But Rebecca had an extraordinary capacity to understand stories and narrative and fully grasped the metaphors, symbols, and imagery contained within them—because symbols, after all, are just concrete objects representing abstract ideas. Indeed, story and symbol were the keys that Rebecca used to unlock the abstract mysteries of her world.
She had a great appetite for stories, frequently begging her grandparents to read to her. Sacks observed that it was not unlike how small children can understand ideas like empathy and love when they are represented in a story, but are unable to understand such abstract concepts when they are presented outside the context of a narrative.
Rebecca could even understand complex poetry and fully participate in the prayer services at her family’s Orthodox Jewish synagogue in New York—despite being otherwise unable to comprehend even the most basic verbal commands. She was liberated from her intellectual constraints when she entered the narrative-based world of literature and spirituality.
She had the soul and spirit of a poet; she was spiritually and emotionally complete, even if she was running an intellectual “deficit.” Rebecca could create narrative and meaning just as well as she could understand it, too. Sacks several times observed her conjure poetic imagery in wonderful, unexpected bursts when she was contemplatively looking at nature. Despite having no capacity to see abstract patterns or schema, she saw the real world with a clarity that few others could.
When her beloved grandmother died, Rebecca could only express her profound grief through allegory and metaphor—literary devices that are, of course, ways of linking the concrete world to the abstract world of ideas. She told Sacks, “It is winter, I feel dead”; “Part of me died with her”; “She’s gone to her Long Home.”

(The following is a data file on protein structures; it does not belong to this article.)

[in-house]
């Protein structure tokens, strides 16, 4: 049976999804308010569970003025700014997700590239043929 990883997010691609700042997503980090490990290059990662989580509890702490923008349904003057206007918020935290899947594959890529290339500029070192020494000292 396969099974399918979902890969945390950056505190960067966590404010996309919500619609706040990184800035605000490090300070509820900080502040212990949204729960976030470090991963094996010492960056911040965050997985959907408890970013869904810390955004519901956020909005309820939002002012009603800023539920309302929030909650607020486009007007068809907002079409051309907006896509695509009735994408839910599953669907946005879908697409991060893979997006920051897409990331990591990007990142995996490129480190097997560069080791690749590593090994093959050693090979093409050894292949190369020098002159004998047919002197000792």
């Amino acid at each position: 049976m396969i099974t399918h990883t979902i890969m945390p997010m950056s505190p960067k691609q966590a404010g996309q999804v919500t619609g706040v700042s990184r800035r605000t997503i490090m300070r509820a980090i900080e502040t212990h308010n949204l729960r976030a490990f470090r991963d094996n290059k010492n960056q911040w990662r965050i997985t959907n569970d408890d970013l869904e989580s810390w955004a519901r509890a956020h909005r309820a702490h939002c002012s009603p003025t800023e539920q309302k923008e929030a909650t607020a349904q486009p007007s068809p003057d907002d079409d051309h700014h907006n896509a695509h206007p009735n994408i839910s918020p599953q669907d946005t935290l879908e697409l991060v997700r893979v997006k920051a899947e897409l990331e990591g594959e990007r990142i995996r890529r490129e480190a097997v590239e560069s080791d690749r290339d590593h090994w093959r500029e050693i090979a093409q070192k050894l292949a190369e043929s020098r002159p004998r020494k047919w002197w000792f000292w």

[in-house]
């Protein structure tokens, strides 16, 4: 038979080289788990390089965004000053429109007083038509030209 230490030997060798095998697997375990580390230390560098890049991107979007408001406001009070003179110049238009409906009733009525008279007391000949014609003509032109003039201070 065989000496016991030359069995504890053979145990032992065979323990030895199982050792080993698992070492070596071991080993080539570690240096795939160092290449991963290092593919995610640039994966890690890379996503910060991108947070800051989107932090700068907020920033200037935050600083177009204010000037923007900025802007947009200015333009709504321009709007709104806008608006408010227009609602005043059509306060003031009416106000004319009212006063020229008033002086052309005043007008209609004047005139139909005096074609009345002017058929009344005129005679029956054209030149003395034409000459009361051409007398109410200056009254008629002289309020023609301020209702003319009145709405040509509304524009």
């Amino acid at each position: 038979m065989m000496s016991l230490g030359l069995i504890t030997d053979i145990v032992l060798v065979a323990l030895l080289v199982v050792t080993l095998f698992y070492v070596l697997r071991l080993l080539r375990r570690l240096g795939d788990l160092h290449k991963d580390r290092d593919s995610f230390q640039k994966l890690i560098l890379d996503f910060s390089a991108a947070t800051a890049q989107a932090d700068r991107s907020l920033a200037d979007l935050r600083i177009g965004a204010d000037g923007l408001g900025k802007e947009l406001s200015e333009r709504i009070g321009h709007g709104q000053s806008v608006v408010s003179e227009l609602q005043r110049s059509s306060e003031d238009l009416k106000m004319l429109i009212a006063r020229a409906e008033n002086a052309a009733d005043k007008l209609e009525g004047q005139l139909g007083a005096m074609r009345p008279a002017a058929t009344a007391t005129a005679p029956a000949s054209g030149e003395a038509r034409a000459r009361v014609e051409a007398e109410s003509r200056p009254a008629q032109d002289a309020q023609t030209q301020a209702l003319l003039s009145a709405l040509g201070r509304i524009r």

In working with Rebecca, Sacks found that treatment in traditional clinical settings did little for her. But when she enrolled in a special theatre group for the intellectually disabled, she thrived. Rebecca was able to make meaning and become complete by playing characters. Rebecca described her own condition in an apt simile: “I’m like a sort of living carpet…I come apart, I unravel, unless there’s a design…I must have meaning.”
Rebecca’s limitations concealed the parts of her that were preserved—and indeed, thriving. After his experience working with her, Sacks realized that neurology focused too much on deficits, with its diagnostic and treatment tools failing to properly account for the full powers of a human being.
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Here's what you'll find in our full The Man Who Mistook His Wife for a Hat summary:
- Neurologist Oliver Sacks' case studies on patients with neurological impairments
- The remarkable complexity of the human brain and its extraordinary capacity to adapt
- How Sacks' work with his patients shows the pitfalls of traditional thinking about neurological disorders